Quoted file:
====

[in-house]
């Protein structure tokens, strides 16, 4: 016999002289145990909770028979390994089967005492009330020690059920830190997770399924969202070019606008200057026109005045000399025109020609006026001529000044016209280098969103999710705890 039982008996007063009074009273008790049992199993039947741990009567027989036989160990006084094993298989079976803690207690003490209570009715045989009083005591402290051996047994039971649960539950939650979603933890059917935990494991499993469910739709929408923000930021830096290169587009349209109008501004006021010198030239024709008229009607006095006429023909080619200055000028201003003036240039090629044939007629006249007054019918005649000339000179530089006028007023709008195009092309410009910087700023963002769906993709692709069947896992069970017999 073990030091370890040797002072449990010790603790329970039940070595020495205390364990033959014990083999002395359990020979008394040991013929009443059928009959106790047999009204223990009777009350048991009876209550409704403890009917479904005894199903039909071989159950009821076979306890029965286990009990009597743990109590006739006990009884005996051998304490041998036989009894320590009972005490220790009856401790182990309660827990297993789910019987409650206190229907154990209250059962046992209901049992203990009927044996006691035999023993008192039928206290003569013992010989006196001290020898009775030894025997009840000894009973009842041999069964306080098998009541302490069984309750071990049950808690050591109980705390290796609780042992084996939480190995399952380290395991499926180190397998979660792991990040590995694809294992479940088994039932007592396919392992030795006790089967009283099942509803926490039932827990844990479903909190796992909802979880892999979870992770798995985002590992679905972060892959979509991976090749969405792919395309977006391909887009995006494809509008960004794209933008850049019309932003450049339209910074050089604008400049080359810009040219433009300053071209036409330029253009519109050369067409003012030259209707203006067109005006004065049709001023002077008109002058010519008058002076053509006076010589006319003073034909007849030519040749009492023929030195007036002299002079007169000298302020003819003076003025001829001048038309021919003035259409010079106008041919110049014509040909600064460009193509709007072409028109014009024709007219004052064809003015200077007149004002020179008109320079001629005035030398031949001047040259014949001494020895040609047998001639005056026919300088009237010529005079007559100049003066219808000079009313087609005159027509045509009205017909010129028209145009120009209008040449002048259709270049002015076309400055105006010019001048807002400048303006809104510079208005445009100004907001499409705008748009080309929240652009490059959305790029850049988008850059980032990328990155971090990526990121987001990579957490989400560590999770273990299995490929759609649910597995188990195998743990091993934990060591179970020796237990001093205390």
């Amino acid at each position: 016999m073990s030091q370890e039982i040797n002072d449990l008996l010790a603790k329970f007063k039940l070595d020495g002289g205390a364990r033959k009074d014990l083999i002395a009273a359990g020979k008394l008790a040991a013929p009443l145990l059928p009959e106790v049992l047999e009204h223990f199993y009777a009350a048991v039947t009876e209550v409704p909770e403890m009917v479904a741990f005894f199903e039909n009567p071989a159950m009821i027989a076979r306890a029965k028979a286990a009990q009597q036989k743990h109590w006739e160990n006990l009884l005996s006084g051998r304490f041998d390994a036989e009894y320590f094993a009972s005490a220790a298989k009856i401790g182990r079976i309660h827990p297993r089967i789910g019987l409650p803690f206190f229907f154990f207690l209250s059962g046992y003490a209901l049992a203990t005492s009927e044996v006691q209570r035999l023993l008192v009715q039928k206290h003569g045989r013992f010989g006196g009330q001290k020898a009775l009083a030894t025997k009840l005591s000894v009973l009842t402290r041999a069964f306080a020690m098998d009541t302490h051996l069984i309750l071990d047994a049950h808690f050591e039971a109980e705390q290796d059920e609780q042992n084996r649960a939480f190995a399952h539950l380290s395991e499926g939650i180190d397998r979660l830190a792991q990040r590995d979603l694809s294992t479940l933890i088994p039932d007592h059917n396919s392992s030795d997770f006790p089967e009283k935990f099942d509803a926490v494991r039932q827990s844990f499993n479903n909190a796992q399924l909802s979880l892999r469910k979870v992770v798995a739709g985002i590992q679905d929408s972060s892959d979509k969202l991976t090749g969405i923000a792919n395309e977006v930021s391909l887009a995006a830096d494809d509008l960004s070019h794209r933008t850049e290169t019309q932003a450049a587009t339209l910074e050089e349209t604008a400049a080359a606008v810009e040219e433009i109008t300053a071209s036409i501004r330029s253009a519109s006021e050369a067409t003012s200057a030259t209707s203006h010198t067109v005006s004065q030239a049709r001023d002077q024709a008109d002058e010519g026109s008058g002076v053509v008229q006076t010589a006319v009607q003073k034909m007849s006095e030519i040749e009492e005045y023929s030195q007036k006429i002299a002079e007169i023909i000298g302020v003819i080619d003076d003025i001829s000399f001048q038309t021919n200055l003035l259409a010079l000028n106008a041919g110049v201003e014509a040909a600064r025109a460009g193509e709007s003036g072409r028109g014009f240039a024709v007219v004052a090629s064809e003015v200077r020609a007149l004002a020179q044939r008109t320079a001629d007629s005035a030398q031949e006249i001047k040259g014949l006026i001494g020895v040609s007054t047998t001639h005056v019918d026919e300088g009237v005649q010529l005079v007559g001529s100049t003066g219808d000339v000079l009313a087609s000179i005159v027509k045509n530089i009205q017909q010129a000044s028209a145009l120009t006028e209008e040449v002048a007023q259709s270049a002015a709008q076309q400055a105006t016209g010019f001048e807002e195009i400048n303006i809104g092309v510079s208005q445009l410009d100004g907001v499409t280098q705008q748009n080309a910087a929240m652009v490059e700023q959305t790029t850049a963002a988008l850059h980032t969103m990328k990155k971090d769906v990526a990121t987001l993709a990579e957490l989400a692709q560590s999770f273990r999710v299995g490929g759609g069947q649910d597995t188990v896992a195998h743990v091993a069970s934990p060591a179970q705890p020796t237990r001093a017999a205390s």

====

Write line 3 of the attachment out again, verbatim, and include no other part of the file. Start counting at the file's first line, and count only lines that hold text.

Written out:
């Amino acid at each position: 016999m073990s030091q370890e039982i040797n002072d449990l008996l010790a603790k329970f007063k039940l070595d020495g002289g205390a364990r033959k009074d014990l083999i002395a009273a359990g020979k008394l008790a040991a013929p009443l145990l059928p009959e106790v049992l047999e009204h223990f199993y009777a009350a048991v039947t009876e209550v409704p909770e403890m009917v479904a741990f005894f199903e039909n009567p071989a159950m009821i027989a076979r306890a029965k028979a286990a009990q009597q036989k743990h109590w006739e160990n006990l009884l005996s006084g051998r304490f041998d390994a036989e009894y320590f094993a009972s005490a220790a298989k009856i401790g182990r079976i309660h827990p297993r089967i789910g019987l409650p803690f206190f229907f154990f207690l209250s059962g046992y003490a209901l049992a203990t005492s009927e044996v006691q209570r035999l023993l008192v009715q039928k206290h003569g045989r013992f010989g006196g009330q001290k020898a009775l009083a030894t025997k009840l005591s000894v009973l009842t402290r041999a069964f306080a020690m098998d009541t302490h051996l069984i309750l071990d047994a049950h808690f050591e039971a109980e705390q290796d059920e609780q042992n084996r649960a939480f190995a399952h539950l380290s395991e499926g939650i180190d397998r979660l830190a792991q990040r590995d979603l694809s294992t479940l933890i088994p039932d007592h059917n396919s392992s030795d997770f006790p089967e009283k935990f099942d509803a926490v494991r039932q827990s844990f499993n479903n909190a796992q399924l909802s979880l892999r469910k979870v992770v798995a739709g985002i590992q679905d929408s972060s892959d979509k969202l991976t090749g969405i923000a792919n395309e977006v930021s391909l887009a995006a830096d494809d509008l960004s070019h794209r933008t850049e290169t019309q932003a450049a587009t339209l910074e050089e349209t604008a400049a080359a606008v810009e040219e433009i109008t300053a071209s036409i501004r330029s253009a519109s006021e050369a067409t003012s200057a030259t209707s203006h010198t067109v005006s004065q030239a049709r001023d002077q024709a008109d002058e010519g026109s008058g002076v053509v008229q006076t010589a006319v009607q003073k034909m007849s006095e030519i040749e009492e005045y023929s030195q007036k006429i002299a002079e007169i023909i000298g302020v003819i080619d003076d003025i001829s000399f001048q038309t021919n200055l003035l259409a010079l000028n106008a041919g110049v201003e014509a040909a600064r025109a460009g193509e709007s003036g072409r028109g014009f240039a024709v007219v004052a090629s064809e003015v200077r020609a007149l004002a020179q044939r008109t320079a001629d007629s005035a030398q031949e006249i001047k040259g014949l006026i001494g020895v040609s007054t047998t001639h005056v019918d026919e300088g009237v005649q010529l005079v007559g001529s100049t003066g219808d000339v000079l009313a087609s000179i005159v027509k045509n530089i009205q017909q010129a000044s028209a145009l120009t006028e209008e040449v002048a007023q259709s270049a002015a709008q076309q400055a105006t016209g010019f001048e807002e195009i400048n303006i809104g092309v510079s208005q445009l410009d100004g907001v499409t280098q705008q748009n080309a910087a929240m652009v490059e700023q959305t790029t850049a963002a988008l850059h980032t969103m990328k990155k971090d769906v990526a990121t987001l993709a990579e957490l989400a692709q560590s999770f273990r999710v299995g490929g759609g069947q649910d597995t188990v896992a195998h743990v091993a069970s934990p060591a179970q705890p020796t237990r001093a017999a205390s």